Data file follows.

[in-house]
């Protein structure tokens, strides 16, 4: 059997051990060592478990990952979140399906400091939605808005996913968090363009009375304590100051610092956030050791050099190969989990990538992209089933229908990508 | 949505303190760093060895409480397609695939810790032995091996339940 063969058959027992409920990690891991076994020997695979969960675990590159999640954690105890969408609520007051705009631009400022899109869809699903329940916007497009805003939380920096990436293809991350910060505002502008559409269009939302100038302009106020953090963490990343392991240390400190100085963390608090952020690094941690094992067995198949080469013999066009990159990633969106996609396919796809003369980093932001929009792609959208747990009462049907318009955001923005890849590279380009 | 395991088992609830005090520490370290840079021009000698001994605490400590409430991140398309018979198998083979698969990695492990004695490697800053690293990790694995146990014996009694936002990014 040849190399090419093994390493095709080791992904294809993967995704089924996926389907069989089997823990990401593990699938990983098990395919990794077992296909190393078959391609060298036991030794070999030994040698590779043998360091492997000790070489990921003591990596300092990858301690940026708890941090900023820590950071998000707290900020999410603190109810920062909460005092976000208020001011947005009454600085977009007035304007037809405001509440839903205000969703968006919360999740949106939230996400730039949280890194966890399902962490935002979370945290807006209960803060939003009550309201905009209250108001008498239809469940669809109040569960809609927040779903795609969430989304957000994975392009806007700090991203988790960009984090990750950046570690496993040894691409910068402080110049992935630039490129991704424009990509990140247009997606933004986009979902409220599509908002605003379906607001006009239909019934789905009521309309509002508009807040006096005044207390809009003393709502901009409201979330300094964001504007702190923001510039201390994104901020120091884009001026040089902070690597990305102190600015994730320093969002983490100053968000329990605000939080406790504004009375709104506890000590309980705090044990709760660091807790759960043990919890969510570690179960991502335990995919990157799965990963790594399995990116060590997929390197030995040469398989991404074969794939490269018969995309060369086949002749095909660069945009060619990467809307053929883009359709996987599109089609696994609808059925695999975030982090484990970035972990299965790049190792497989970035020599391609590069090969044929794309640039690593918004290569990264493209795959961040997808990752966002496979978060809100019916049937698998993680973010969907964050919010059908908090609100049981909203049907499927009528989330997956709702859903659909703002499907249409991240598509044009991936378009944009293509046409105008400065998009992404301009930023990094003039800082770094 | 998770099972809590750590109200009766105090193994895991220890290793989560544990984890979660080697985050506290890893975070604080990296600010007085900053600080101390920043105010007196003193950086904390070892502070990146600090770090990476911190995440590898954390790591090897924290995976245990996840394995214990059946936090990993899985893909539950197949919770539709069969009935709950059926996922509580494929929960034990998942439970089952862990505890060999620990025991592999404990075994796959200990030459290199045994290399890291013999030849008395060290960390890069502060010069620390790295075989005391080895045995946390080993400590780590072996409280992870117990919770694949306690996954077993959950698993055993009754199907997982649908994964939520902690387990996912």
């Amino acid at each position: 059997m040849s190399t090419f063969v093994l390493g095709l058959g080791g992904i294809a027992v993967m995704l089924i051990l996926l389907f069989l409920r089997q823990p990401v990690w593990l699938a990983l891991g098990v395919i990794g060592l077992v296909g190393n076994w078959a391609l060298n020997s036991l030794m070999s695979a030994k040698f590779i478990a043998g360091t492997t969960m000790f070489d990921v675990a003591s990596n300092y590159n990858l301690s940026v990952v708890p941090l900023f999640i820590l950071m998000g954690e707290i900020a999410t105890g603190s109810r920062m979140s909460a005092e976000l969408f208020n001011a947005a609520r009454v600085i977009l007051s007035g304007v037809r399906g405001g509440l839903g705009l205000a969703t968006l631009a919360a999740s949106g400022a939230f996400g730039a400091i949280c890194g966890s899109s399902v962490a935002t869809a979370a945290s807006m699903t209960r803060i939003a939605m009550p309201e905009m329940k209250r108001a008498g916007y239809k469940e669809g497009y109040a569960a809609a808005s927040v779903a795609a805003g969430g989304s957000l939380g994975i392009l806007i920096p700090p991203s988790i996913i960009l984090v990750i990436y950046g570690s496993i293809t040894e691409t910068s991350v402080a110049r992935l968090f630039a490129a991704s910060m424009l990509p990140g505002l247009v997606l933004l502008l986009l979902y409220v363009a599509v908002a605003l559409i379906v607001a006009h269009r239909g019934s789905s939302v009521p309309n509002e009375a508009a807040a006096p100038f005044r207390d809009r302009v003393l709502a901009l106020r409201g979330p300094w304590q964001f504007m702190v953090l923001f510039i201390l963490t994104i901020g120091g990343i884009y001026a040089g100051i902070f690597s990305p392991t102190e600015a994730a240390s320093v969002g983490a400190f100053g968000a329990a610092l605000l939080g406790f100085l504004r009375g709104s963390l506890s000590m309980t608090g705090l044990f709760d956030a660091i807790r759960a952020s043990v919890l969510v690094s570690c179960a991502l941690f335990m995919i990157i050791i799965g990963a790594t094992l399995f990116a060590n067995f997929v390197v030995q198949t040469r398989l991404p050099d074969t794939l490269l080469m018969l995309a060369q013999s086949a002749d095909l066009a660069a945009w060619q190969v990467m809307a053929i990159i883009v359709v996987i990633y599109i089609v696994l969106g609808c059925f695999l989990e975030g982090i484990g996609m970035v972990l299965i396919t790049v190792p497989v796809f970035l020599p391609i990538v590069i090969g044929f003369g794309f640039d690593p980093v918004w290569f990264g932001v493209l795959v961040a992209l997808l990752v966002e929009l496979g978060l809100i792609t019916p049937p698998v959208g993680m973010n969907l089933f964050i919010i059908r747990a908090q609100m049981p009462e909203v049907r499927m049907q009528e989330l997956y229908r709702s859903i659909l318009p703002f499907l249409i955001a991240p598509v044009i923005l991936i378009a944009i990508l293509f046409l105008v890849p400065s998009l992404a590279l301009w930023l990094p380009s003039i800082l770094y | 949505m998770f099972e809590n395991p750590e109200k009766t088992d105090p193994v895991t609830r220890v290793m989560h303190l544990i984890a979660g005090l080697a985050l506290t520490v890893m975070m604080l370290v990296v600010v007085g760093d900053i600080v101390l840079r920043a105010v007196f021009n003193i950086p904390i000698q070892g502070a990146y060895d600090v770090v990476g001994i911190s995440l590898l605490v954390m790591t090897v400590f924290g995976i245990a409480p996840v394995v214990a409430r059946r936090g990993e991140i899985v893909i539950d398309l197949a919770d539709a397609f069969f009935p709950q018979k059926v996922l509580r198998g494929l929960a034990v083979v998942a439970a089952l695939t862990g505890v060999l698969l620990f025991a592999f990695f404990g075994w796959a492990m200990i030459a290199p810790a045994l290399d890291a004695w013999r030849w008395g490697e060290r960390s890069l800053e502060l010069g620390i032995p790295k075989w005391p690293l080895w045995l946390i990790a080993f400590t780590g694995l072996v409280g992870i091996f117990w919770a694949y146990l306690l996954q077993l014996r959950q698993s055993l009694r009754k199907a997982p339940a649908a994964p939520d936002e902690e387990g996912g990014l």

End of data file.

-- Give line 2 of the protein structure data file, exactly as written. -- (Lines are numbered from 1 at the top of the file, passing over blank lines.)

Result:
């Protein structure tokens, strides 16, 4: 059997051990060592478990990952979140399906400091939605808005996913968090363009009375304590100051610092956030050791050099190969989990990538992209089933229908990508 | 949505303190760093060895409480397609695939810790032995091996339940 063969058959027992409920990690891991076994020997695979969960675990590159999640954690105890969408609520007051705009631009400022899109869809699903329940916007497009805003939380920096990436293809991350910060505002502008559409269009939302100038302009106020953090963490990343392991240390400190100085963390608090952020690094941690094992067995198949080469013999066009990159990633969106996609396919796809003369980093932001929009792609959208747990009462049907318009955001923005890849590279380009 | 395991088992609830005090520490370290840079021009000698001994605490400590409430991140398309018979198998083979698969990695492990004695490697800053690293990790694995146990014996009694936002990014 040849190399090419093994390493095709080791992904294809993967995704089924996926389907069989089997823990990401593990699938990983098990395919990794077992296909190393078959391609060298036991030794070999030994040698590779043998360091492997000790070489990921003591990596300092990858301690940026708890941090900023820590950071998000707290900020999410603190109810920062909460005092976000208020001011947005009454600085977009007035304007037809405001509440839903205000969703968006919360999740949106939230996400730039949280890194966890399902962490935002979370945290807006209960803060939003009550309201905009209250108001008498239809469940669809109040569960809609927040779903795609969430989304957000994975392009806007700090991203988790960009984090990750950046570690496993040894691409910068402080110049992935630039490129991704424009990509990140247009997606933004986009979902409220599509908002605003379906607001006009239909019934789905009521309309509002508009807040006096005044207390809009003393709502901009409201979330300094964001504007702190923001510039201390994104901020120091884009001026040089902070690597990305102190600015994730320093969002983490100053968000329990605000939080406790504004009375709104506890000590309980705090044990709760660091807790759960043990919890969510570690179960991502335990995919990157799965990963790594399995990116060590997929390197030995040469398989991404074969794939490269018969995309060369086949002749095909660069945009060619990467809307053929883009359709996987599109089609696994609808059925695999975030982090484990970035972990299965790049190792497989970035020599391609590069090969044929794309640039690593918004290569990264493209795959961040997808990752966002496979978060809100019916049937698998993680973010969907964050919010059908908090609100049981909203049907499927009528989330997956709702859903659909703002499907249409991240598509044009991936378009944009293509046409105008400065998009992404301009930023990094003039800082770094 | 998770099972809590750590109200009766105090193994895991220890290793989560544990984890979660080697985050506290890893975070604080990296600010007085900053600080101390920043105010007196003193950086904390070892502070990146600090770090990476911190995440590898954390790591090897924290995976245990996840394995214990059946936090990993899985893909539950197949919770539709069969009935709950059926996922509580494929929960034990998942439970089952862990505890060999620990025991592999404990075994796959200990030459290199045994290399890291013999030849008395060290960390890069502060010069620390790295075989005391080895045995946390080993400590780590072996409280992870117990919770694949306690996954077993959950698993055993009754199907997982649908994964939520902690387990996912």